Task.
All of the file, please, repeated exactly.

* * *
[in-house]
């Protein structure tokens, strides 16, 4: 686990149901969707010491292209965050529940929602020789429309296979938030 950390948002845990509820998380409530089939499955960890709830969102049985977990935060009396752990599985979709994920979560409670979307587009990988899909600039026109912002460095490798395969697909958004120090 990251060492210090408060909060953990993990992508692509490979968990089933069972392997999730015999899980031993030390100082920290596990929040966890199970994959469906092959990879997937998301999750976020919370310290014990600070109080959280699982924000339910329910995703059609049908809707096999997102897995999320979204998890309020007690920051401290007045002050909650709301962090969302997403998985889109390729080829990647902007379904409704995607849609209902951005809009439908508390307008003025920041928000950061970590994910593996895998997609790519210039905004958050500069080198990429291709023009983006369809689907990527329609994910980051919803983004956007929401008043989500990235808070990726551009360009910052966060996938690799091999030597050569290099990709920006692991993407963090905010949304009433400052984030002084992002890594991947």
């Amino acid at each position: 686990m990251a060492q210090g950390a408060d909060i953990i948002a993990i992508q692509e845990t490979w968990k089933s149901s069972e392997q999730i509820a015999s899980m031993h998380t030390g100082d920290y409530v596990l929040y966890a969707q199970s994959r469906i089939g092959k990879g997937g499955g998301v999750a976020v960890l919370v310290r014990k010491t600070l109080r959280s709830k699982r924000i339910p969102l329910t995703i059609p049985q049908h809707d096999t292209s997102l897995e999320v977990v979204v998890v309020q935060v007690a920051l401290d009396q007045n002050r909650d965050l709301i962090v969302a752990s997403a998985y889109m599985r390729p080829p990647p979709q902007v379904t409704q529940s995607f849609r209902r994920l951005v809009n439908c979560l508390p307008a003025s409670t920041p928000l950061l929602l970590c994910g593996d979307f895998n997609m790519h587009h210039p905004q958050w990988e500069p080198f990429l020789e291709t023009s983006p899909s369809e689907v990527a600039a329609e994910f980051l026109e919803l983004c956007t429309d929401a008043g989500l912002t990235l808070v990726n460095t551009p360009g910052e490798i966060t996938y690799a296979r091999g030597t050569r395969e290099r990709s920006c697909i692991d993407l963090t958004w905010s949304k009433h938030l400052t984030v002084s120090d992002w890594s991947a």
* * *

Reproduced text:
[in-house]
């Protein structure tokens, strides 16, 4: 686990149901969707010491292209965050529940929602020789429309296979938030 950390948002845990509820998380409530089939499955960890709830969102049985977990935060009396752990599985979709994920979560409670979307587009990988899909600039026109912002460095490798395969697909958004120090 990251060492210090408060909060953990993990992508692509490979968990089933069972392997999730015999899980031993030390100082920290596990929040966890199970994959469906092959990879997937998301999750976020919370310290014990600070109080959280699982924000339910329910995703059609049908809707096999997102897995999320979204998890309020007690920051401290007045002050909650709301962090969302997403998985889109390729080829990647902007379904409704995607849609209902951005809009439908508390307008003025920041928000950061970590994910593996895998997609790519210039905004958050500069080198990429291709023009983006369809689907990527329609994910980051919803983004956007929401008043989500990235808070990726551009360009910052966060996938690799091999030597050569290099990709920006692991993407963090905010949304009433400052984030002084992002890594991947």
């Amino acid at each position: 686990m990251a060492q210090g950390a408060d909060i953990i948002a993990i992508q692509e845990t490979w968990k089933s149901s069972e392997q999730i509820a015999s899980m031993h998380t030390g100082d920290y409530v596990l929040y966890a969707q199970s994959r469906i089939g092959k990879g997937g499955g998301v999750a976020v960890l919370v310290r014990k010491t600070l109080r959280s709830k699982r924000i339910p969102l329910t995703i059609p049985q049908h809707d096999t292209s997102l897995e999320v977990v979204v998890v309020q935060v007690a920051l401290d009396q007045n002050r909650d965050l709301i962090v969302a752990s997403a998985y889109m599985r390729p080829p990647p979709q902007v379904t409704q529940s995607f849609r209902r994920l951005v809009n439908c979560l508390p307008a003025s409670t920041p928000l950061l929602l970590c994910g593996d979307f895998n997609m790519h587009h210039p905004q958050w990988e500069p080198f990429l020789e291709t023009s983006p899909s369809e689907v990527a600039a329609e994910f980051l026109e919803l983004c956007t429309d929401a008043g989500l912002t990235l808070v990726n460095t551009p360009g910052e490798i966060t996938y690799a296979r091999g030597t050569r395969e290099r990709s920006c697909i692991d993407l963090t958004w905010s949304k009433h938030l400052t984030v002084s120090d992002w890594s991947a």